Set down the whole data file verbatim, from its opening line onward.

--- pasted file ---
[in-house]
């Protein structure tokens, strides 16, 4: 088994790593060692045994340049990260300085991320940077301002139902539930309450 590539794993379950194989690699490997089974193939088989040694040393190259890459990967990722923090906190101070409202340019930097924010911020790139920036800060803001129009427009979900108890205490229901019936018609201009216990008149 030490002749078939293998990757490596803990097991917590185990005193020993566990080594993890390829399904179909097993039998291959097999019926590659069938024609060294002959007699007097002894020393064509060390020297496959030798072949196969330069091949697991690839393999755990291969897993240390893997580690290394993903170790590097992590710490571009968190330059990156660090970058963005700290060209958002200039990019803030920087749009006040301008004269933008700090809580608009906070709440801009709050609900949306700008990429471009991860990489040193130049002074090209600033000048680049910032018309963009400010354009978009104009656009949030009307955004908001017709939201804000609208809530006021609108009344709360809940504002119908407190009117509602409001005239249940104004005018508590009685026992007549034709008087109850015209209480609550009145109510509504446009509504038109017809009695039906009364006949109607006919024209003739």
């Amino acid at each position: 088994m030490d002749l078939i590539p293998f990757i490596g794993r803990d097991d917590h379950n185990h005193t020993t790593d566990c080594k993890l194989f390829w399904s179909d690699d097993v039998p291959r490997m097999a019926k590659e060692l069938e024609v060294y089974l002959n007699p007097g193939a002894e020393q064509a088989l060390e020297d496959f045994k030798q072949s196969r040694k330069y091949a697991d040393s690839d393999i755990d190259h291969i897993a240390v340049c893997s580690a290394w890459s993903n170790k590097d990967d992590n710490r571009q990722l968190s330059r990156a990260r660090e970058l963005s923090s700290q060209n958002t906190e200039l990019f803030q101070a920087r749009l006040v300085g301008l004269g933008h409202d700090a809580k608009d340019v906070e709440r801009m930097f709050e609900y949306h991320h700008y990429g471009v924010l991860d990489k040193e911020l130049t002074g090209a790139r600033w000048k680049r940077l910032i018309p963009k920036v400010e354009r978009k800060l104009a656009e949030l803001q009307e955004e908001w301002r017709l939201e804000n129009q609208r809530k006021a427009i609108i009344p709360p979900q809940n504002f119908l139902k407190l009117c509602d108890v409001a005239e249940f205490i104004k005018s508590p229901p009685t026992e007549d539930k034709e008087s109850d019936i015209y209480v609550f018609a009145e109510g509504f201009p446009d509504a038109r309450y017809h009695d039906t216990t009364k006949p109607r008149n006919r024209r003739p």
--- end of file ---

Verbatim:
[in-house]
């Protein structure tokens, strides 16, 4: 088994790593060692045994340049990260300085991320940077301002139902539930309450 590539794993379950194989690699490997089974193939088989040694040393190259890459990967990722923090906190101070409202340019930097924010911020790139920036800060803001129009427009979900108890205490229901019936018609201009216990008149 030490002749078939293998990757490596803990097991917590185990005193020993566990080594993890390829399904179909097993039998291959097999019926590659069938024609060294002959007699007097002894020393064509060390020297496959030798072949196969330069091949697991690839393999755990291969897993240390893997580690290394993903170790590097992590710490571009968190330059990156660090970058963005700290060209958002200039990019803030920087749009006040301008004269933008700090809580608009906070709440801009709050609900949306700008990429471009991860990489040193130049002074090209600033000048680049910032018309963009400010354009978009104009656009949030009307955004908001017709939201804000609208809530006021609108009344709360809940504002119908407190009117509602409001005239249940104004005018508590009685026992007549034709008087109850015209209480609550009145109510509504446009509504038109017809009695039906009364006949109607006919024209003739």
């Amino acid at each position: 088994m030490d002749l078939i590539p293998f990757i490596g794993r803990d097991d917590h379950n185990h005193t020993t790593d566990c080594k993890l194989f390829w399904s179909d690699d097993v039998p291959r490997m097999a019926k590659e060692l069938e024609v060294y089974l002959n007699p007097g193939a002894e020393q064509a088989l060390e020297d496959f045994k030798q072949s196969r040694k330069y091949a697991d040393s690839d393999i755990d190259h291969i897993a240390v340049c893997s580690a290394w890459s993903n170790k590097d990967d992590n710490r571009q990722l968190s330059r990156a990260r660090e970058l963005s923090s700290q060209n958002t906190e200039l990019f803030q101070a920087r749009l006040v300085g301008l004269g933008h409202d700090a809580k608009d340019v906070e709440r801009m930097f709050e609900y949306h991320h700008y990429g471009v924010l991860d990489k040193e911020l130049t002074g090209a790139r600033w000048k680049r940077l910032i018309p963009k920036v400010e354009r978009k800060l104009a656009e949030l803001q009307e955004e908001w301002r017709l939201e804000n129009q609208r809530k006021a427009i609108i009344p709360p979900q809940n504002f119908l139902k407190l009117c509602d108890v409001a005239e249940f205490i104004k005018s508590p229901p009685t026992e007549d539930k034709e008087s109850d019936i015209y209480v609550f018609a009145e109510g509504f201009p446009d509504a038109r309450y017809h009695d039906t216990t009364k006949p109607r008149n006919r024209r003739p």